(flash creative nonfiction)
The one time I met Dad’s dad, he pissed in Mom’s closet. Grandpa George liked speedballs—cocaine and heroin in the same syringe. He liked prostitutes—the power of purchase was the one he abused most readily. But most of all Grandpa George liked Music—and Music liked him back, God knows why.
Grandpa George composed for Hollywood. He was the cyclone that whisked Dorothy to Oz, from black-and-white to Technicolor. He was chanting monkeys beating their filthy wings. He rode the high country. He got sentimental over you. He was into both guys and dolls. Passion without compassion fueled his compositions. It spilled into his Music from a pool deep within him—the rest of him withered, or perhaps was always dry.
The kindest thing my grandfather did to my father was neglect him. I shudder imagining what might have happened if he’d raised him.
The worst was already over before the beatings began: “Go get my belt,” George would whisper. My father delivered his abuser the instrument of abuse. The pain didn’t matter—the shame was in the submission.
When you became inconvenient to George he sent you to live in the Neuropsychiatric Institute. Indefinitely. First went his wife. Then his daughter Leslie. Then David—his son, my father—at age thirteen. No diagnosis was necessary. A rich man’s word is binding.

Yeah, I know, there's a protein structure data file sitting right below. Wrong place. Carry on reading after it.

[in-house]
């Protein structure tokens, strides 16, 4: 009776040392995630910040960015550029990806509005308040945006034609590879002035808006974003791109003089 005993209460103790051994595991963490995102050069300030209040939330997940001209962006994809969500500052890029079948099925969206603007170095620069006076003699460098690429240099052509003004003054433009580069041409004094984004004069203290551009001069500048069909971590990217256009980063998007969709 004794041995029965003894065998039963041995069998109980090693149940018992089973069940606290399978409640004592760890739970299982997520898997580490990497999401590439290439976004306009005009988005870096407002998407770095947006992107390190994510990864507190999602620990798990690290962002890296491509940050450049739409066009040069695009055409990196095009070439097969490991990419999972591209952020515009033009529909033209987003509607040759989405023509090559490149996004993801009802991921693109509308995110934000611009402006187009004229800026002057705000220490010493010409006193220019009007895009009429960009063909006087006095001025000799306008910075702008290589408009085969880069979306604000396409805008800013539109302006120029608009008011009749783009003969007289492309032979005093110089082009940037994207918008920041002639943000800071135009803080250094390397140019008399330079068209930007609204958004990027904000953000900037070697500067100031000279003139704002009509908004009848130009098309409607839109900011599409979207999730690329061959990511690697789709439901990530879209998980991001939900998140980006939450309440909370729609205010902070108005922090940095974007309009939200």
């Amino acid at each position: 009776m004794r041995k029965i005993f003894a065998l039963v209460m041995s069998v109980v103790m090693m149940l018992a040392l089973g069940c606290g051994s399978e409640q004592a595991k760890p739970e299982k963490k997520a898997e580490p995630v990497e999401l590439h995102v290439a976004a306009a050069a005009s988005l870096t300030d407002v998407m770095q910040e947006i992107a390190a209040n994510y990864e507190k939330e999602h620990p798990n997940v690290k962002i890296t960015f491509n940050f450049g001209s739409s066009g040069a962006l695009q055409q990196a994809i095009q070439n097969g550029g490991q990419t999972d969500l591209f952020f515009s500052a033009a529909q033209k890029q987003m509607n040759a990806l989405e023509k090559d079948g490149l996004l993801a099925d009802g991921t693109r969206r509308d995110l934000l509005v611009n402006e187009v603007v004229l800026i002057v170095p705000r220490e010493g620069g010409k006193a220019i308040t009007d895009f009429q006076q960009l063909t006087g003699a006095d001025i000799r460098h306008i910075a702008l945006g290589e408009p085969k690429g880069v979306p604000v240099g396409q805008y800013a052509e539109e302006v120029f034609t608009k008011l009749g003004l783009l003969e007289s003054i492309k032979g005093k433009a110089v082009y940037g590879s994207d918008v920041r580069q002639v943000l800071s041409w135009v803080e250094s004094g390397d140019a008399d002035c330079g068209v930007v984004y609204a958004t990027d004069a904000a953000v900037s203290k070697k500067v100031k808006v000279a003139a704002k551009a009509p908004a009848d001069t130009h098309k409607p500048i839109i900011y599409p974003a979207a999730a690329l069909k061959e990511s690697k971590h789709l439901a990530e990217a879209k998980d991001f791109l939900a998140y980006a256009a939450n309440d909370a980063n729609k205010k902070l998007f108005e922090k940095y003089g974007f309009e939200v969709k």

The fifteen months Dad spent in the psych ward were the best of his young life. He found love in kindred spirits. He found real education, found rebellion and counterculture. It wasn’t unlike a cyclone, hurling him from black-and-white into color.
Decades passed. Piss in the closet. Having blown the fortune his son would have inherited, George came begging for the money that was meant to buy my diapers. Later he pled ignorance when the dealers came pounding on our door.
Weekly my father would buy his father a hot meal, even though his father never fed him. He would put his father up in a motel room, even though his father had locked him in a nuthouse. And he would tell his father about how he was raising his son.
“Bassman’s later life was marred by tragedy—his personal life involved three marriages, and the last had a duration of scarcely a year. He was cut loose from his career, and he later fell in with the wrong people. He died forgotten by his profession and alone in Los Angeles in 1997.” (“George Bassman,” Wikipedia.)
Is my Music “mine” then? My own? Is his Music mine now? What is left to inherit from an empty man?
Dad was forbidden to play the piano. Grandpa George couldn’t stand the sound of amateurs. A lesser narcissist would want to spit his own image onto a vicarious heir. But George denied his son every piece of himself.
But I have come to claim my inheritance.
Rowan Bassman is an educator, writer, musician, and D&D aficionado from Los Angeles, CA. Their writing has also appeared in Salon, The Oberlin Review, and The Plum Creek Review.